Having recently written an article for the popular web-platform Archinect, I’ve been reconnected to an area of interest in architecture that I've left largely untouched for the last few years: that of architectural criticism. This interest for me was then, as it is now, largely concerned with the how such works should be derived – favouring, personally, a method that communicates buildings more as something we experience in daily life and less of something that is objectively rendered on the page.
Returning to this space now after many months away travelling, I wanted to engage with a couple of things that came up over this period but I first want to address the character of my trip in general; for while I did not set out with the intention of creating some esoteric exercise to report on (but instead simply desired to “see” and “explore” the world), it wasn’t long before it began to take on such a quality as it evolved alongside my other interests and concerns at the time.
Finally, having more or less finished the portfolio section of this website, I want to give a little time to this space and some of the subjects that have been mounting up over the last few months. But, before I move away from my past work entirely, I do want to quickly shine a light on a project that didn’t make it into my portfolio (for lack of sufficient depth) but which had, in my opinion an interesting hypothesis and potential for further investigation.
A while back now, I came across the work of Swedish artist, Anastasia Savinova and her Genius Loci. A series of architectural collages intended to grasp the identity of a city or place through its architectural consistency. While this work deserves a spotlight all on its own, I wanted to highlight a few of my own compositions, which, much like Anastasia’s, intended to capture the essence of a place through a photographic montage.
Recently, I’ve been digging through some old work in a bid to put a new portfolio together and in doing so I’ve come across this unpublished article I wrote back in the summer of 2014. The article is a continuation of some ethnographic research I did with a squatting community in North London, earlier that year. It has a very strong polemic narrative throughout, which in hind-sight I regret a little but it is, at least, a good reflection of where my head was at during this time… (that is, alone in a French country house surrounded by stacks of Marxist theory - so it was to be expected). Enjoy.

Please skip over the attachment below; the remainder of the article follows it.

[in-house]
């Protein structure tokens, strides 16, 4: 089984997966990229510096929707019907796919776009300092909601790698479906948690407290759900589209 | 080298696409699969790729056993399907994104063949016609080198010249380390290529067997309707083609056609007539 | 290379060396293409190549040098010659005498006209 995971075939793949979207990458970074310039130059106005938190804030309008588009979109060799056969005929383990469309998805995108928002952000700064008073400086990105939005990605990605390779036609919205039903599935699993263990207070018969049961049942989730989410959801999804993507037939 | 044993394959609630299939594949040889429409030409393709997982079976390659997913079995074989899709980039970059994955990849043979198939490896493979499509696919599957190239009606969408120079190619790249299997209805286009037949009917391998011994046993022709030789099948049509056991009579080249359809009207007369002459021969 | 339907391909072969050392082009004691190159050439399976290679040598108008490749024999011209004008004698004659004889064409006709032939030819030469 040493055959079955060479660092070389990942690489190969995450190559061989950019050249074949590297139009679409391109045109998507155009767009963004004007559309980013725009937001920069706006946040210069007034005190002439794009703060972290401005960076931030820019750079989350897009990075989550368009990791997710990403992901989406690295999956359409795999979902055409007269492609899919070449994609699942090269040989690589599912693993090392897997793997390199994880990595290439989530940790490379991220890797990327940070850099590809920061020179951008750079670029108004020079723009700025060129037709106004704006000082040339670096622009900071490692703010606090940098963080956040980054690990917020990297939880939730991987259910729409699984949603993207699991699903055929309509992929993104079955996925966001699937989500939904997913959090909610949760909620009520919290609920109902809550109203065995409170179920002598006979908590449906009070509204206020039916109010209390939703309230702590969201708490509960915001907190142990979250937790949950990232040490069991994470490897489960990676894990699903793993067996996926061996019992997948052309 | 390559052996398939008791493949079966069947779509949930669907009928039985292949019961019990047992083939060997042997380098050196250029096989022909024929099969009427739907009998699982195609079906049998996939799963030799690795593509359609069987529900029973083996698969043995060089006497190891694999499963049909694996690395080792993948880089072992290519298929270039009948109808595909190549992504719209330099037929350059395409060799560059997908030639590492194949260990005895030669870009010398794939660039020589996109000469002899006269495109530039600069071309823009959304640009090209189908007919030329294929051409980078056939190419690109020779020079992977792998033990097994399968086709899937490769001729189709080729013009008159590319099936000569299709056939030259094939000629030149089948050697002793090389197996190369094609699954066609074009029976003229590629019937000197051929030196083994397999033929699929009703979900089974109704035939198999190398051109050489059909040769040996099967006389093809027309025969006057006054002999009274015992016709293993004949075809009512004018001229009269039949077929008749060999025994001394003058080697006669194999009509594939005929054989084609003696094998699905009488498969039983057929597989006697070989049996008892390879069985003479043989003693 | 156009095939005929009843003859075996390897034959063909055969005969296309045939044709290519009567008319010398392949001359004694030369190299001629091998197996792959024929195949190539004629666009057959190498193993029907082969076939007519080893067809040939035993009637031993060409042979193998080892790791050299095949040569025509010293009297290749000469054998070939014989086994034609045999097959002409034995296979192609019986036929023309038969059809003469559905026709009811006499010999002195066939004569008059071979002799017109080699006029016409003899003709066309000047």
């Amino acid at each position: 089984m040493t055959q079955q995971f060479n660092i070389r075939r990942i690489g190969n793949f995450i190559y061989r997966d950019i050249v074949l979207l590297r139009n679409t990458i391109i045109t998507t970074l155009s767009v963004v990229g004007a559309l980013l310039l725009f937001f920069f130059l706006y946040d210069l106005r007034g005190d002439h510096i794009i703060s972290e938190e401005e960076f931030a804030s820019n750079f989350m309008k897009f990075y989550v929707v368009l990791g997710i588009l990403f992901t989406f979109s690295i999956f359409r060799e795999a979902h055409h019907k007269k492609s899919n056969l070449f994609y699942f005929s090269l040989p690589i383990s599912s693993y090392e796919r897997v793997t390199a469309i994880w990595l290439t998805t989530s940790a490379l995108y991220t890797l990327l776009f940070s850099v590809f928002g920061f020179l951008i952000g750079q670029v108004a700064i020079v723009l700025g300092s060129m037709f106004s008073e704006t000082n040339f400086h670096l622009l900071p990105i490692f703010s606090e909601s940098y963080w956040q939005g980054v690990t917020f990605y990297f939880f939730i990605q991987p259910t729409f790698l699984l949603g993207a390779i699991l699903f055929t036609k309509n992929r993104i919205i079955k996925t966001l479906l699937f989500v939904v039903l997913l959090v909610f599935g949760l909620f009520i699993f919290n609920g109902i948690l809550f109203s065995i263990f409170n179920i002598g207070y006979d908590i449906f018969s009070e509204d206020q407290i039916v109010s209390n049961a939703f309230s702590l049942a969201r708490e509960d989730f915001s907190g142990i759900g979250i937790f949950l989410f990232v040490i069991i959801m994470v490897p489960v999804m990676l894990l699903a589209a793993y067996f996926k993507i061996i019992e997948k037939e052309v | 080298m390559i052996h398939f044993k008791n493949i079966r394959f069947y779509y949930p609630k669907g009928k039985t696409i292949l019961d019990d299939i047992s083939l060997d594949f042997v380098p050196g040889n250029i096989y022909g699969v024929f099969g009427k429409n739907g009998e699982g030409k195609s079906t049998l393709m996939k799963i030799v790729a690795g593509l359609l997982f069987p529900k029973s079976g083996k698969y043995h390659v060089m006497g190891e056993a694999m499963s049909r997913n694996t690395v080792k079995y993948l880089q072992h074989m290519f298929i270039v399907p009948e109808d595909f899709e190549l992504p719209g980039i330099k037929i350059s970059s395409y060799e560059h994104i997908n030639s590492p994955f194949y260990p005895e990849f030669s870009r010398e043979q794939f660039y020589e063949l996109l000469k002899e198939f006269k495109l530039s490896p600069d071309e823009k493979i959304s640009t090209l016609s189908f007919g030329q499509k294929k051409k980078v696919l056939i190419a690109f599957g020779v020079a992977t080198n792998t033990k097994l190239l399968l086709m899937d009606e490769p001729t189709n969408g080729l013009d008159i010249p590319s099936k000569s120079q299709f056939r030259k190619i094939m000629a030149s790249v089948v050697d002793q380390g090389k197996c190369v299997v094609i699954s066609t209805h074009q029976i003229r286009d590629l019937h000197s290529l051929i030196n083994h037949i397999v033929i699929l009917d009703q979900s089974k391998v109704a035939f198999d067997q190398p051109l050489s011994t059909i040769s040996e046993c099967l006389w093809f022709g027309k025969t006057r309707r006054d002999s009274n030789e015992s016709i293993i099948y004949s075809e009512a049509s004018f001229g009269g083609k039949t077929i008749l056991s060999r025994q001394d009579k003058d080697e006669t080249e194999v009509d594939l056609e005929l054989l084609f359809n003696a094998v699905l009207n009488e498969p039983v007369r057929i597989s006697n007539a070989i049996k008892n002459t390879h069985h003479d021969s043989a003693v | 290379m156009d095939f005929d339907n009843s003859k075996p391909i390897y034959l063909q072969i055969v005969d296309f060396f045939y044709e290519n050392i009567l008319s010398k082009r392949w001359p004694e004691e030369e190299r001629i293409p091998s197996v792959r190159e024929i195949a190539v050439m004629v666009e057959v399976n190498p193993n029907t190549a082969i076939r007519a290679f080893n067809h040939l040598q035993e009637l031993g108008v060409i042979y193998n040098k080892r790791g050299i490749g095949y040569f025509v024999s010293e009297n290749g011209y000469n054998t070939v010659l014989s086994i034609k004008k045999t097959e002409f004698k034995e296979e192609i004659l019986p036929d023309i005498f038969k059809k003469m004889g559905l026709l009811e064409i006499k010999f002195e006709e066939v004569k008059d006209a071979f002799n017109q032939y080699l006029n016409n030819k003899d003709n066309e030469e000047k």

I’m sure it comes with little surprise, to anyone that’s spent even a modest amount of time in Europe, that Paris is somewhat of a “Mecca” for graffiti. Some of it very much artistic, a portion of it largely destructive and the vast majority of it located somewhere in between. It might come as a surprise though – as it did for me – that in Paris, this is not simply a “static” affair, limited to billboards, gable walls and overpasses, but also a “mobile” one, frequently inscribed onto many of the city’s ‘goods’ vehicles.
Sometimes, just sometimes, we are rewarded for those impulsive hours we spend on websites such as ‘Reddit’. For, while much of what we flick through is, of course, interesting for that fleeting moment, rarely does anything stay with us long term or, rarer still, have a direct consequence to something we might already consider, ‘interesting’.
I wanted to just quickly make some comments on an art installation I came across a couple of weeks ago, which until recently I had not quite made up my mind on what to think about it. While rummaging around the expansive flee markets of the 18th arrondissement, we came across, quite by chance, a quiet yet well frequented compound which housed, alongside a small collection of antique boutiques and an appealing burger bar, the Untilthen gallery. A contemporary art space accommodated within an old steel framed warehouse.